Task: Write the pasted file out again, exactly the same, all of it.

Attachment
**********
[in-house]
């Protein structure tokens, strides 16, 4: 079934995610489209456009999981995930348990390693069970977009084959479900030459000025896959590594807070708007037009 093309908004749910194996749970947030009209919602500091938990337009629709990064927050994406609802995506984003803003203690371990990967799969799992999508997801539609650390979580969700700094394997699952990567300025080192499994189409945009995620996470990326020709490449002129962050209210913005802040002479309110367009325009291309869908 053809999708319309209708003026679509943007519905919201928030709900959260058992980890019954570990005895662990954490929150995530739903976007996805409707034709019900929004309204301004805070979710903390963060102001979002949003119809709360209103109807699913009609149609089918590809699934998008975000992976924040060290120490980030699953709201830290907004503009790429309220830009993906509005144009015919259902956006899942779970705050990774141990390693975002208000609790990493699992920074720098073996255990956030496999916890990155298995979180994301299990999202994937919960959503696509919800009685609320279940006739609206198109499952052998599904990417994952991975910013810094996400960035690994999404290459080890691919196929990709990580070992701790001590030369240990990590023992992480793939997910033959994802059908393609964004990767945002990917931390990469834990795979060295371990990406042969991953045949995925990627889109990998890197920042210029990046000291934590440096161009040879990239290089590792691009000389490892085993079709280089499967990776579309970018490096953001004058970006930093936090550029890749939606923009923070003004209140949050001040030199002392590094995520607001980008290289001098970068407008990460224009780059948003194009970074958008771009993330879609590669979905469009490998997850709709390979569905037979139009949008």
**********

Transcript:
[in-house]
């Protein structure tokens, strides 16, 4: 079934995610489209456009999981995930348990390693069970977009084959479900030459000025896959590594807070708007037009 093309908004749910194996749970947030009209919602500091938990337009629709990064927050994406609802995506984003803003203690371990990967799969799992999508997801539609650390979580969700700094394997699952990567300025080192499994189409945009995620996470990326020709490449002129962050209210913005802040002479309110367009325009291309869908 053809999708319309209708003026679509943007519905919201928030709900959260058992980890019954570990005895662990954490929150995530739903976007996805409707034709019900929004309204301004805070979710903390963060102001979002949003119809709360209103109807699913009609149609089918590809699934998008975000992976924040060290120490980030699953709201830290907004503009790429309220830009993906509005144009015919259902956006899942779970705050990774141990390693975002208000609790990493699992920074720098073996255990956030496999916890990155298995979180994301299990999202994937919960959503696509919800009685609320279940006739609206198109499952052998599904990417994952991975910013810094996400960035690994999404290459080890691919196929990709990580070992701790001590030369240990990590023992992480793939997910033959994802059908393609964004990767945002990917931390990469834990795979060295371990990406042969991953045949995925990627889109990998890197920042210029990046000291934590440096161009040879990239290089590792691009000389490892085993079709280089499967990776579309970018490096953001004058970006930093936090550029890749939606923009923070003004209140949050001040030199002392590094995520607001980008290289001098970068407008990460224009780059948003194009970074958008771009993330879609590669979905469009490998997850709709390979569905037979139009949008």